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  • Trouble Showed the Way: Women, Men, and Trade in the Nairobi Area, 1890–1990
  • Lynn M. Thomas
Trouble Showed the Way: Women, Men, and Trade in the Nairobi Area, 1890–1990. By Claire C. Robertson (Bloomington and Indianapolis: Indiana University Press, 1997. xii plus 341pp.).

In Trouble Showed The Way, Claire Robertson brings insights and empathy gained through over two decades of research and writing on women and class in African history to an analysis of the Nairobi bean trade. Robertson’s documentation of the crucial roles played by African women in feeding Nairobi broadens our understanding of the economic, gender, and urban history of Kenya. Echoing previous feminist scholarship, this study aims to demonstrate how women with [End Page 242] few material resources have profoundly shaped the worlds in which they live. According to Robertson, trade is a logical thematic lens through which to explore issues of agency because central Kenyan women have largely constructed their identities through work.

Robertson begins her study by analyzing concepts of womanhood in late nineteenth- and early twentieth-century central Kenya. Relying on ethnographies and her own interpretations of Kikuyu proverbs and folktales, Robertson argues that previous scholars have underestimated the extent to which central Kenyan women were regarded as property. She explains that the caravan trade of the 1880s—90s contributed to the “commodification of women” by concentrating commerce in the hands of men while increasing the demand for women’s agricultural labor. Robertson maintains that despite this property-like status, women were not “completely powerless victims.” The reader, however, must wait until the penultimate chapter for a thorough discussion of women’s councils and female initiation, the most important social institutions through which older women exerted authority. But even here, Robertson insists that women’s power existed “apart from” and rarely “over” men.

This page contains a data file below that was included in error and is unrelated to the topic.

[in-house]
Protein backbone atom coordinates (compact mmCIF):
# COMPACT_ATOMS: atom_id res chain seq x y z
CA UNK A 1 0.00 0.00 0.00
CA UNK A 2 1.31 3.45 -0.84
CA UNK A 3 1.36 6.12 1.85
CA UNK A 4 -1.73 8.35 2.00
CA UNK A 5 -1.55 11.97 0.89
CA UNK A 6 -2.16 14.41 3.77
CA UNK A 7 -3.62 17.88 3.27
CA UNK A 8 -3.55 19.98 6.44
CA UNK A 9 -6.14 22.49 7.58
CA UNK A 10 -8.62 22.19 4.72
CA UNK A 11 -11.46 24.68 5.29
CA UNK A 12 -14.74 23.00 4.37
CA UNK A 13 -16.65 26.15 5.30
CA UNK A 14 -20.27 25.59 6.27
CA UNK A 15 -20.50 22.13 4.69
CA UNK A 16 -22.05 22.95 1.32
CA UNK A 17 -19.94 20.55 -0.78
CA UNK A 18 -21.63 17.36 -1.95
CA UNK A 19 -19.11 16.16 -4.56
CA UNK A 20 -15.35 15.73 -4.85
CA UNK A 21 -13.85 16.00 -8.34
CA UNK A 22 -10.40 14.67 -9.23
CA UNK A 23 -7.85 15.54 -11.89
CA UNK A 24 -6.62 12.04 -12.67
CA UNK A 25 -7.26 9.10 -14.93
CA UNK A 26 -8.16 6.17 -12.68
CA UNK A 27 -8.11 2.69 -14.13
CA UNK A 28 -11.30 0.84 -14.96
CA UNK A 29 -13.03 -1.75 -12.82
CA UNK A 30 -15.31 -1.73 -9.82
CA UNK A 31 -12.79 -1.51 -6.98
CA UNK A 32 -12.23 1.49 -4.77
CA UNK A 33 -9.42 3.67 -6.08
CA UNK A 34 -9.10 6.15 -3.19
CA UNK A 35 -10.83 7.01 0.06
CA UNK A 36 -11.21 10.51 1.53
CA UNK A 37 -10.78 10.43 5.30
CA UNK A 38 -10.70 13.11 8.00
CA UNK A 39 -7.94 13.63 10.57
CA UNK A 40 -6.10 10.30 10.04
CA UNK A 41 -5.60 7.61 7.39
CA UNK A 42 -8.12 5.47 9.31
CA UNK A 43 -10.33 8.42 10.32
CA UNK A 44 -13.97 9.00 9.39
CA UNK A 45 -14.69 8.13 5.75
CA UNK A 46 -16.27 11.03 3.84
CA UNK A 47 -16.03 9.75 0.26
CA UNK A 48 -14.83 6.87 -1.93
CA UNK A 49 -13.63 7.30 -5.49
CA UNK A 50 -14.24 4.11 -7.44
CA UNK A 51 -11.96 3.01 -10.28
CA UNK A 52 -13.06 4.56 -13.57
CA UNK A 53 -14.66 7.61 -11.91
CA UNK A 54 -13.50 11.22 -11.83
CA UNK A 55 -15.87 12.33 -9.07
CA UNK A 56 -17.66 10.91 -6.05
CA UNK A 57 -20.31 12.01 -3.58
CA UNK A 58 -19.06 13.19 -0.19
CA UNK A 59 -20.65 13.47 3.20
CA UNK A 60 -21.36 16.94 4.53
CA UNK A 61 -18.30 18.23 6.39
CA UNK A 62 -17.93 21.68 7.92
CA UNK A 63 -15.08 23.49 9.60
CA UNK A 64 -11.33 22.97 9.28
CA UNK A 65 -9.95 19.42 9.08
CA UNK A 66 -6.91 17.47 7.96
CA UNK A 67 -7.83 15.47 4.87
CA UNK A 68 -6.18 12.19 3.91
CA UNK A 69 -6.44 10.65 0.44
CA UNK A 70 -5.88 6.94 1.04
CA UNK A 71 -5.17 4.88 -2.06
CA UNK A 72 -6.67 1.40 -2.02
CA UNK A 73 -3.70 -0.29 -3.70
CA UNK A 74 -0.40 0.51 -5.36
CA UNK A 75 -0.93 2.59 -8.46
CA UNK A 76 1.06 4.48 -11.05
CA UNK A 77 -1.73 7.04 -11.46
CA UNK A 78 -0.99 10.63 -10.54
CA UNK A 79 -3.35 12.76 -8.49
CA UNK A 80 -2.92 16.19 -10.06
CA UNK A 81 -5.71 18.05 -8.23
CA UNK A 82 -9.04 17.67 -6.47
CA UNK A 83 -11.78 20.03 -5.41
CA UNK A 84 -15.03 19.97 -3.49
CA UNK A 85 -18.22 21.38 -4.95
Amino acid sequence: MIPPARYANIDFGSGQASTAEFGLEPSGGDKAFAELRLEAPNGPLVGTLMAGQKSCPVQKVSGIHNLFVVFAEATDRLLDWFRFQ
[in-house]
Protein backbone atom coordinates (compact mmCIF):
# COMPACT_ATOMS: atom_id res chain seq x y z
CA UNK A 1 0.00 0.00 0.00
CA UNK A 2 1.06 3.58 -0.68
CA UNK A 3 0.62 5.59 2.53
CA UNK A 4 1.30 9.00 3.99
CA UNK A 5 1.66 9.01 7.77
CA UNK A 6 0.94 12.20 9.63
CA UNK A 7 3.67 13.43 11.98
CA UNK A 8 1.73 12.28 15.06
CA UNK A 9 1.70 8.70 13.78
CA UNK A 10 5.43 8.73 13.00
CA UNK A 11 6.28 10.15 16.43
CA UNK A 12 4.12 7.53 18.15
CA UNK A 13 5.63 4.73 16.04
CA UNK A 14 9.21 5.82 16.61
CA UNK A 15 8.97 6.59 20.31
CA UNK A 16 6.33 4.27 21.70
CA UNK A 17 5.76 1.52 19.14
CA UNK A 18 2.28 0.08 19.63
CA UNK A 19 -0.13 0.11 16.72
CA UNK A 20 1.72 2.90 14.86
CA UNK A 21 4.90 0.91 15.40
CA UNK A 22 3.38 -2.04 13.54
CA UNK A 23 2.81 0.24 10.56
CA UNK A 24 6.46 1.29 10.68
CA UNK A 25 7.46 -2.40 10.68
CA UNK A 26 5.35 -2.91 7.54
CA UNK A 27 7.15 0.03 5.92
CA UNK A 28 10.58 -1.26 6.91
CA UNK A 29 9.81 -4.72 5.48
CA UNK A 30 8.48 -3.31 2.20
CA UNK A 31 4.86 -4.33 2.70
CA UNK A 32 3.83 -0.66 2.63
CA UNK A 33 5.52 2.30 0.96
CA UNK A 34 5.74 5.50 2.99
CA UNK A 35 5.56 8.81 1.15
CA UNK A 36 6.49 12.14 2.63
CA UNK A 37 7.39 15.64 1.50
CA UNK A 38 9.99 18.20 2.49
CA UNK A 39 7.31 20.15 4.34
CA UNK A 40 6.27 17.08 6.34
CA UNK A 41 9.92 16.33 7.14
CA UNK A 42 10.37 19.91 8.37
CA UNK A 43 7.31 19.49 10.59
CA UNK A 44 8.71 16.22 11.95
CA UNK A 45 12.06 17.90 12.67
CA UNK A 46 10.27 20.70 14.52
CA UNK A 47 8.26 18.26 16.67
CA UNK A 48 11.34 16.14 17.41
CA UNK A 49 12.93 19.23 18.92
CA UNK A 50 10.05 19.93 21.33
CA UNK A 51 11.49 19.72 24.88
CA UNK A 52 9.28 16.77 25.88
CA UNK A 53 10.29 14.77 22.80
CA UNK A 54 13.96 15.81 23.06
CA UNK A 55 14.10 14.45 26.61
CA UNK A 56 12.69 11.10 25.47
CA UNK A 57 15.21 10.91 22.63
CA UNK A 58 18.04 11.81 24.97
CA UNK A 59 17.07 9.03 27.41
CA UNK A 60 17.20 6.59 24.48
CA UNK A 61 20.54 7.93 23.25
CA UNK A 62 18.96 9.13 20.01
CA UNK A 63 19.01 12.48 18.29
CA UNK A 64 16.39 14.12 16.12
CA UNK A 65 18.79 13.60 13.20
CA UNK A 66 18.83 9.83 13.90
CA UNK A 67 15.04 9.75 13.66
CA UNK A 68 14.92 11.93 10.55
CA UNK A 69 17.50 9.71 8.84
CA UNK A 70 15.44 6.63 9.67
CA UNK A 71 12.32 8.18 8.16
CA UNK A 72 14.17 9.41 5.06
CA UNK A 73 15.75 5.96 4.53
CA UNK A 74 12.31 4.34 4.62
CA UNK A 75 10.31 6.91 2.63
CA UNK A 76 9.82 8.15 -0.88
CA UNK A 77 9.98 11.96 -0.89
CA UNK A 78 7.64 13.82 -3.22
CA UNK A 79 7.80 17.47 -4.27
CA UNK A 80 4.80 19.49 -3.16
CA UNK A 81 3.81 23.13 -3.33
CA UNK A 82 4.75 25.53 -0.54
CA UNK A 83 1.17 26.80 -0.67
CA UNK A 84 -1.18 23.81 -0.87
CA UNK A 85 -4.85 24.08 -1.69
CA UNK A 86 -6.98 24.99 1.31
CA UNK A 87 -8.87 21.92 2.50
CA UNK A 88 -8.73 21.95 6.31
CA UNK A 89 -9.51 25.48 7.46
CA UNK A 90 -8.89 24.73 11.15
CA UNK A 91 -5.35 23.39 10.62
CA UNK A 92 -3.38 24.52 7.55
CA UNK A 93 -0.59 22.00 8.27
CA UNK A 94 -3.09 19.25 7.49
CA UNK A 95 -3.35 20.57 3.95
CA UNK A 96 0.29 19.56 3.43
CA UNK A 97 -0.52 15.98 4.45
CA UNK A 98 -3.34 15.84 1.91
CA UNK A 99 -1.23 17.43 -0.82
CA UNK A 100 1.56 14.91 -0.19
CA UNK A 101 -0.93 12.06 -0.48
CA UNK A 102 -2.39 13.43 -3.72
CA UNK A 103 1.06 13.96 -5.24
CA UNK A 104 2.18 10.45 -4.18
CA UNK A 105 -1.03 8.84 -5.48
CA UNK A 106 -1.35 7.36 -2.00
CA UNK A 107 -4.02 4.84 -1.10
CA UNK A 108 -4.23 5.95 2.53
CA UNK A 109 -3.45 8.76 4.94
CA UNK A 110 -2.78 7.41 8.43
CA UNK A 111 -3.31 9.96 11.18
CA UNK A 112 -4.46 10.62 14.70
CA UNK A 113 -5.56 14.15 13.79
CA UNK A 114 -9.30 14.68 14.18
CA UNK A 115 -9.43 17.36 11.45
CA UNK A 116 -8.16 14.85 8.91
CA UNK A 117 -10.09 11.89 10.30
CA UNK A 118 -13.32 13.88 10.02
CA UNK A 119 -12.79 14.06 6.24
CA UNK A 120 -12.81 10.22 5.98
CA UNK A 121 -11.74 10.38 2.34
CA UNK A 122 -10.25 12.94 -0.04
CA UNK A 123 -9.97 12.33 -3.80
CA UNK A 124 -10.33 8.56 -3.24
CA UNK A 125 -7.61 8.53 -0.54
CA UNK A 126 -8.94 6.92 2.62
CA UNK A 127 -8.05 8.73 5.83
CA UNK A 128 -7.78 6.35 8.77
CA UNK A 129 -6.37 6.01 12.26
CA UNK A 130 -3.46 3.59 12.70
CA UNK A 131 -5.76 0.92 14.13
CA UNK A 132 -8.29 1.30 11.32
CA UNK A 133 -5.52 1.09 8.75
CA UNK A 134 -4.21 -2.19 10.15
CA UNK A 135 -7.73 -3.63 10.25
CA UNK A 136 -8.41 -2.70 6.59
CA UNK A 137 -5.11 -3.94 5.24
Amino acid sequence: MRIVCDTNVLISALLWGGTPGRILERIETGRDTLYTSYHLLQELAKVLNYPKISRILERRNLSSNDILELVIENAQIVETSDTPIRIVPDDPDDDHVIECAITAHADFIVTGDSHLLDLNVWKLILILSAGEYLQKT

Women first began trading beans in Nairobi to acquire cash and goods for rural households. Within central Kenya, beans had long been regarded as a women’s crop and trade commodity. Under colonialism, according to Robertson, women and beans suffered similar fates. Just as colonial policies “marginalized and devalued” women, maize replaced beans as the most favored food staple “in a case of prototypical agricultural imperialism.” (3) Beans, however, remained a primary food stuff and, with increased European land alienation, trade became an even more important strategy for avoiding poverty. Or, as Robertson expresses the tenacity of the bean trade: “some beans and some women have indigestible qualities.” (63)

By the inter-war period, trade had become segregated by gender; men, with more capital and fewer household responsibilities, engaged in wholesale and long-distance trade, while women remained confined to small-scale trade along Nairobi streets or in illegal markets. These decades also mark the height of African men’s anxieties over the sexual activities and social mobility of women traders. Previous scholars have explored how Kikuyu-speaking men considered Nairobi’s property-owning prostitutes and missionaries’ anti-clitoridectomy campaigns as threats to their political authority and moral order. Robertson expands our understanding of these anxieties by documenting how these men (including Jomo Kenyatta) understood women’s trade in food stuffs as a pretext for selling sex. They clearly associated women’s commerical success with their own decreasing control over women’s bodies.

Robertson persuasively argues that the most profound change in discourses and policies concerning women traders accompanied the late colonial state’s efforts to foster the formation of stable working-class families supported by male breadwinners. Prior to the 1950s, European colonial officers, realizing that women traders fed Nairobi cheaply and efficiently, largely ignored African men’s calls for increased regulation of women traders. During the Mau Mau rebellion and its aftermath, however, government efforts to promote law and order within Nairobi coalesced with the interests of wealthier male traders. Crackdowns on mobile [End Page 243] traders, increased regulation of markets, and loan schemes that favored male traders, all worked to weaken the position of women traders. Despite election-time promises, post-colonial politicians have done little to alter these policies. During the late 1980s and early 1990s, police attacks on traders escalated as political elites sought to gain control over market areas deemed...

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pp. 242-244
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